As 2012 progressed, and especially as QE3 developed later in the year, I became convinced that a short position in Eurodollars would be lucrative (a position that gains from increasing interest rates) for a couple of reasons:
1) I think that there is too much pessimism about the unemployment rate, and that the decreasing labor force participation rate is much less cyclical than seems to be widely believed. It is mostly a demographic and cultural shift, so that continuing falling unemployment won't need to push against a headwind of a recovering labor force participation rate. This isn't necessarily good for our typical measures of economic output, but it would lead to interest rates increasing to more normal levels more readily. The Fed continues to have to readjust their unemployment rate forecasts down, even as their other indicators flounder, so I believe that I have been more or less right about this.
2) I thought that QE3 would boost inflation, which it has not, at least given the fiscal context that has developed around it. The year end fiscal deal that included tax increases and a continuation of extended unemployment benefits probably pushed against both my inflation and my unemployment forecasts.
3) These forecasted factors would help to both move the expected date of the first Fed Funds Rate increase sooner in time and increase the slope of the yield curve after that time. In addition, I suspect that there was a kind of negative maturity premium in effect in the term structure of interest rates, due to uncertainty about the Fed's balance sheet, which was pushing rates in the 2015-2018 futures range below the pure expectations rates.
In any case, I did eventually get my sharp kick up in interest rates. I had expected it to happen in late 2012, similar to what we saw during QE1 & QE2, but it took 9 months for it to happen, and the move probably came about without any help from current or future inflation expectations.
In addition to my forecast, I felt like I had a fairly tight window of expected losses in the Eurodollars futures market. In September 2012, June 2017 Eurodollar contracts were priced at around 2%. There was some danger of a Japan-type scenario that could leave short term rates at 0% indefinitely, but I felt that this risk was small. As it happened, rates on the Eurodollar contracts fell to as low as 1.6%. As long as there was some expectation of short term rates eventually rising, that seemed about as low as you'd need to worry about on a short contract.
So, I wanted a trading strategy that only needed to handle maybe 50 basis points of potential losses, and was poised for a quick pulse of a substantial rate increase. Following is a chart with several trading strategies, and their performance over the past 10 months.
(Note that Eurodollars are priced at a discount from 100, so 98 is equivalent to a 2% interest rate, etc.)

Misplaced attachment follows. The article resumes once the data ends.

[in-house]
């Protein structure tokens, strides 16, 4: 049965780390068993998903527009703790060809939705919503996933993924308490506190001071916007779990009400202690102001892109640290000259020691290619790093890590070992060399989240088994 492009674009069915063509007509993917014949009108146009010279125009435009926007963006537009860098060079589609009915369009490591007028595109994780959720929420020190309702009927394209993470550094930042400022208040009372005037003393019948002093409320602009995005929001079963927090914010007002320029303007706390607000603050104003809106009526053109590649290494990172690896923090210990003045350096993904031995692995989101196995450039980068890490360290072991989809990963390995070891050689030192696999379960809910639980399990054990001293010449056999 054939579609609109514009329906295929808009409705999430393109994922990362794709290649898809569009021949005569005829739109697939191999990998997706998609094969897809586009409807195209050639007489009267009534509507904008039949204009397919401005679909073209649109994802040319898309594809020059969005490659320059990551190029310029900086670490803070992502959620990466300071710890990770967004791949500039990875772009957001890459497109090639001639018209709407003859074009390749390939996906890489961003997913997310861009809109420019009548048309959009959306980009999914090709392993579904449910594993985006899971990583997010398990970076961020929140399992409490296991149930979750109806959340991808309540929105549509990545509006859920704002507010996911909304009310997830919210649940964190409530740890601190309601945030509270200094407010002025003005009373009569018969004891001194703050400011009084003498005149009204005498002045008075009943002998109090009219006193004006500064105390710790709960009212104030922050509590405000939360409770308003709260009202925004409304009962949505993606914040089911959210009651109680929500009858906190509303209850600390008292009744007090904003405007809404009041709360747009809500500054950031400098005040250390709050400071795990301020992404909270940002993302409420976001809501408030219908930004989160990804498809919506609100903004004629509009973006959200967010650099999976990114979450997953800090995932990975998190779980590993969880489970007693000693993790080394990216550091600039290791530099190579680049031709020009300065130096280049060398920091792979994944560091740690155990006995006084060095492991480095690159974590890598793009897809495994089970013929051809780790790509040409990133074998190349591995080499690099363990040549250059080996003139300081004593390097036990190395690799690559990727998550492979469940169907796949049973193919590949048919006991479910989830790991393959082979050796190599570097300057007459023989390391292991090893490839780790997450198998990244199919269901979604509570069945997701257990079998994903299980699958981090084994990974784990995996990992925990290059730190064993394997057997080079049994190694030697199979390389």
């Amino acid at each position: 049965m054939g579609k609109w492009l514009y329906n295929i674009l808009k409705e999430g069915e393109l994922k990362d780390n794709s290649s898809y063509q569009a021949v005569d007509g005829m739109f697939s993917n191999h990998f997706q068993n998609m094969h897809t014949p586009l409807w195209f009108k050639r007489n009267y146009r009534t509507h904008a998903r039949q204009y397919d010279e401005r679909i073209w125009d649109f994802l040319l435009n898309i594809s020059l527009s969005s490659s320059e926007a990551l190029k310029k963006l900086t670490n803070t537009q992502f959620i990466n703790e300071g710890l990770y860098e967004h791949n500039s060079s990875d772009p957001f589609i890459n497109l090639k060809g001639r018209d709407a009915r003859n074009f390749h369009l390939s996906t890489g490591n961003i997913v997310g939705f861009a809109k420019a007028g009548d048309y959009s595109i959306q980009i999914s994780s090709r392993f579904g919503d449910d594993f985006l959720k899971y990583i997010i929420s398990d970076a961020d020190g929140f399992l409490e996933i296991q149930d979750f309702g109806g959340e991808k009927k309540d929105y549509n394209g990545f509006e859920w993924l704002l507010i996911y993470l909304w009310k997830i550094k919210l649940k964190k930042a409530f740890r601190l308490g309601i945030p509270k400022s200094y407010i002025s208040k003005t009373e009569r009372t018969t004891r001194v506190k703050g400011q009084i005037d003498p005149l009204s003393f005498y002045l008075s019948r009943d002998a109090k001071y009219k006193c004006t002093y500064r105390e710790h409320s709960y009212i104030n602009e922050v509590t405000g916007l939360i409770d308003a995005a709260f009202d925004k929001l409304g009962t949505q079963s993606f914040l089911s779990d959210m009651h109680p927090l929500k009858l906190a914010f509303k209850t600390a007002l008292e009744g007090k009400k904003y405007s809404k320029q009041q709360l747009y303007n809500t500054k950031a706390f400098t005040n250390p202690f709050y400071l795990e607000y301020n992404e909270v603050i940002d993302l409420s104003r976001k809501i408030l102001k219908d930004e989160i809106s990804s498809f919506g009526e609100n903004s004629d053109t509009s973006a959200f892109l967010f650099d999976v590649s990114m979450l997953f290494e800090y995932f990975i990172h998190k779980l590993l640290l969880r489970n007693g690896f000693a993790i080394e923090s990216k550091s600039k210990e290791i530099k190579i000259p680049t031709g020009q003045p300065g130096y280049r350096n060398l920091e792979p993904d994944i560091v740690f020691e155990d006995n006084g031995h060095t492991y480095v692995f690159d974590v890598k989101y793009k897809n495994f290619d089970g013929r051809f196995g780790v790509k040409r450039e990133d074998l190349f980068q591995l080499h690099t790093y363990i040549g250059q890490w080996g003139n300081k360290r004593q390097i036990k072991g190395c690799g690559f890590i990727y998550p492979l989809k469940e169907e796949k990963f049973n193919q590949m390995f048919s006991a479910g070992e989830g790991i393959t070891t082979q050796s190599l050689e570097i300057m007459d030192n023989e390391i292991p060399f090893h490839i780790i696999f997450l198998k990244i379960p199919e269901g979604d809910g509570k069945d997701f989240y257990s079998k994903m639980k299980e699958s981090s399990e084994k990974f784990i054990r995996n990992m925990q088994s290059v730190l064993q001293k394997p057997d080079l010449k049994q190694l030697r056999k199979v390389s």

The green line is a static short position. It moves linearly with rates, and probably would have performed as well as the other strategies in this period.
The blue line is the aggressive approach. The line shown is not a fully leveraged position, as that would have flatlined after several months of losses. This reflects a method of reinvesting all gains back into the position aggressively, and deleveraging the position when losses are taken. If prices don't move directionally, then this means a lot of detrimental trading - buying high and selling low. The payout resembles being long on a series of option contracts. It gains exponentially on sharp favorable gains, and its losses are actually more muted than in the other strategies. But, over time, trading decay takes its toll. On the plus side, a fully leveraged position like this that was taken with impeccable timing would see exponential gains well off the chart. On the negative side, the chart actually shows a favorable version of this strategy, since it is based on daily closing prices. In reality, after the first move in rates, when the contracts were in the 97.6-97.8 range, even though daily price changes don't look very volatile, intraday movements devastated more leveraged versions of this position. But, as can be seen, even after nine months of decay, this eventually would have briefly outperformed all the other strategies, although it would require perfect timing, as the recent volatility that has come after rates peaked could have quickly removed the previous gains.
The purple line is a version of the momentum trade, but by using contracts in the 2014-2015 range, where the yield curve is convex, I had hoped that some of the trading decay of the momentum strategy would be mitigated so that the position could be held indefinitely without seeing losses from time decay. As shown, this strategy did not work well in the current environment. Three factors appear to be (1) the contracts in that time range are more sensitive to changes in the expected first date of short term rate increases, and most of the rate increases over this period came from a steeper yield curve after that period, (2) there is some decay in the prices of those contracts themselves that tended to dampen gains over the long term, and (3) there isn't as much volatility in those contracts.